15-19 11.6% 11.7% 11.6%
20-24 9.5% 10.0% 9.8%
25-29 7.7% 8.4% 8.1%
30-34 6.0% 6.3% 6.2%
35-39 5.2% 5.2% 5.2%
40-44 4.3% 4.2% 4.3%
45-49 3.6% 4.0% 3.8%
50-54 3.3% 4.1% 3.7%
55-59 2.8% 3.4% 3.1%
60-64 2.5% 2.6% 2.5%
65-69 2.0% 1.8% 1.9%
70-74 1.6% 1.4% 1.5%
75-79 0.8% 0.9% 0.9%
80+ 1.1% 1.5% 1.3%
Age group Male (%) Female (%) Total (%)
0-14 37.9% 34.3% 36.1%
15-64 56.6% 60.1% 58.3%
65+ 5.5% 5.6% 5.6%

Vital statistics

The registration of vital events in Haiti is not complete. The Population Department of the United Nations prepared the following estimates. [4]

Period Live births
per year
Deaths
per year
Natural change
per year
CBR* CDR* NC* TFR* IMR* Life expectancy
total
Life expectancy
males
Life expectancy
females
1950–1955 154 000 89 000 65 000 45.7 26.5 19.2 6.30 220 37.6 36.3 38.9
1955–1960 165 000 87 000 78 000 44.6 23.6 21.0 6.30 194 40.7 39.4 42.0
1960–1965 177 000 86 000 91 000 43.5 21.1 22.4 6.30 171 43.6 42.3 44.9
1965–1970 183 000 84 000 99 000 40.7 18.6 22.1 6.00 150 46.3 44.9 57.6
1970–1975 188 000 85 000 104 000 38.2 17.2 21.1 5.60 135 48.0 46.8 49.3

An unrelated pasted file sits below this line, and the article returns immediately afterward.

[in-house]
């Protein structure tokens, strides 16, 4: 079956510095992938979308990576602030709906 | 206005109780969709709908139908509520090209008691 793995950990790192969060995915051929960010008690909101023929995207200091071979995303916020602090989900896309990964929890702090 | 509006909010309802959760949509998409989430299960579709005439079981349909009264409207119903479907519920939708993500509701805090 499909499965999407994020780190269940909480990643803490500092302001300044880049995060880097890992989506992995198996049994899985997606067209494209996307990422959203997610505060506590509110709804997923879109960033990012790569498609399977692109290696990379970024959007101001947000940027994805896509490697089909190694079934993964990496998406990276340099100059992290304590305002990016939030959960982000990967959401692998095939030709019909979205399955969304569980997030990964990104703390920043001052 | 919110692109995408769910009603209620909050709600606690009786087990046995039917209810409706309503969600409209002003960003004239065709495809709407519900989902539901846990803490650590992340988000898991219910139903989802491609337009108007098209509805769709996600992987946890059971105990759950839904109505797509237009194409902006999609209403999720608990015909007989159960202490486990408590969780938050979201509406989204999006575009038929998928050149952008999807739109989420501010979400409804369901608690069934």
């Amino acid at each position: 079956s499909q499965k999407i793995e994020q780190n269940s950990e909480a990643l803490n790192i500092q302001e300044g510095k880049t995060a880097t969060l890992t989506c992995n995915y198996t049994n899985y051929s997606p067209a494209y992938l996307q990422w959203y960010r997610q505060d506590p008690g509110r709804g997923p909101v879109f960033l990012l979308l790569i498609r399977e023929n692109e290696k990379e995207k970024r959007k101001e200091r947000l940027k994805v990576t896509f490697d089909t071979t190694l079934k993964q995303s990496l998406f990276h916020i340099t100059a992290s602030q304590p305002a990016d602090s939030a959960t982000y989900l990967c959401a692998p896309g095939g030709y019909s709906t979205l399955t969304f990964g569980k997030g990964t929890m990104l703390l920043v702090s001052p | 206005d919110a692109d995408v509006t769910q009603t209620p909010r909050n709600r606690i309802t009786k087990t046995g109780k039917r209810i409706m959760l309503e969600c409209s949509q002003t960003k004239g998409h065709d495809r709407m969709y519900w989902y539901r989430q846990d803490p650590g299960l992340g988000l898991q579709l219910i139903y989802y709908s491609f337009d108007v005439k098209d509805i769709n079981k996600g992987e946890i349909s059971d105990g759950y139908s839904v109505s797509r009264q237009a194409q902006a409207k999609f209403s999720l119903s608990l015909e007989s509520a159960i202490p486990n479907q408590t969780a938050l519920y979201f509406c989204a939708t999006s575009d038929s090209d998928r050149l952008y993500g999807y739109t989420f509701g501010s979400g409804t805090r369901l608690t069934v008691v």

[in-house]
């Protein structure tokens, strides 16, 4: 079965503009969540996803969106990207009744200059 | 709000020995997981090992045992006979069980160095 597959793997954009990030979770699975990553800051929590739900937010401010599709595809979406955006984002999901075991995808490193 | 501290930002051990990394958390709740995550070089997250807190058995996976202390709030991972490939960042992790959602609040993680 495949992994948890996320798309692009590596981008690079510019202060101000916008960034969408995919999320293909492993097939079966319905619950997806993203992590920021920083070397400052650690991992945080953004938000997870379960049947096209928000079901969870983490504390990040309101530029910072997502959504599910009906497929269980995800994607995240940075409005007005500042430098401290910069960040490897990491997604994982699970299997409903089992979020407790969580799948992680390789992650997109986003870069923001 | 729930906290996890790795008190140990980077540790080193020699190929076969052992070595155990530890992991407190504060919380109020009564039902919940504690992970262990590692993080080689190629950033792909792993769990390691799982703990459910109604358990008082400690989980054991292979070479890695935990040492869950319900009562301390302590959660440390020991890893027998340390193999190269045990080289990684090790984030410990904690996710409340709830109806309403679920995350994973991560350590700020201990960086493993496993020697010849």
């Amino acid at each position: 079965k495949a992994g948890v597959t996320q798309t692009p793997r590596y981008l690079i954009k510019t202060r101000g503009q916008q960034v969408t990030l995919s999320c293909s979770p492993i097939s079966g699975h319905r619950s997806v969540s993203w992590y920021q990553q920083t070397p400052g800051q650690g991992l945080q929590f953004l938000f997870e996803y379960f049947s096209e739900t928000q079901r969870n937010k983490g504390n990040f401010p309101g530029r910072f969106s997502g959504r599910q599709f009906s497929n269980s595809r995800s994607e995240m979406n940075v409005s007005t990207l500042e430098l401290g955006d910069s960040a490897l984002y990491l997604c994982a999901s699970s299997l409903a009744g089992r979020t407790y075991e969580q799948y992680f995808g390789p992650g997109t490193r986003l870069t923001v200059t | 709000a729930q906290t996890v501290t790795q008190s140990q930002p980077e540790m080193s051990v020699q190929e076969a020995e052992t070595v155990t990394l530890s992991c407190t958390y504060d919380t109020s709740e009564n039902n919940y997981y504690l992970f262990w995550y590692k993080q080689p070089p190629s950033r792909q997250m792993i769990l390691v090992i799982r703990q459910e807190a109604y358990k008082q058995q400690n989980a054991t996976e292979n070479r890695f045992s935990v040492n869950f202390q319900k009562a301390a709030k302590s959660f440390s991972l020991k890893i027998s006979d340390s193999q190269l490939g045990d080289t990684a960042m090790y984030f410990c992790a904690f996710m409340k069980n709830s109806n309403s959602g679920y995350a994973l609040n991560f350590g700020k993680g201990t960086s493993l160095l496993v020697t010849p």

1975–1980 217 000 87 000 129 000 40.0 16.1 23.9 5.80 131 50.0 48.5 51.5
1980–1985 259 000 94 000 164 000 42.8 15.6 27.2 6.21 122 51.5 50.2 52.9
1985–1990 264 000 94 000 170 000 39.1 13.9 25.3 5.70 100 53.6 52.2 55.0
1990–1995 265 000 93 000 172 000 35.5 12.5 23.1 5.15 85 55.3 53.7 56.8
1995–2000 268 000 93 000 175 000 32.7 11.3 21.3 4.62 70 56.9 55.2 58.7
2000–2005 265 000 95 000 171 000 29.7 10.6 19.1 4.00 56 58.1 56.4 59.9
2005–2010 265 000 90 000 175 000 27.7 9.4 18.3 3.55 49 60.7 59.0 62.4
* CBR = crude birth rate (per 1000); CDR = crude death rate (per 1000); NC = natural change (per 1000); IMR = infant mortality rate per 1000 births; TFR = total fertility rate (number of children per woman)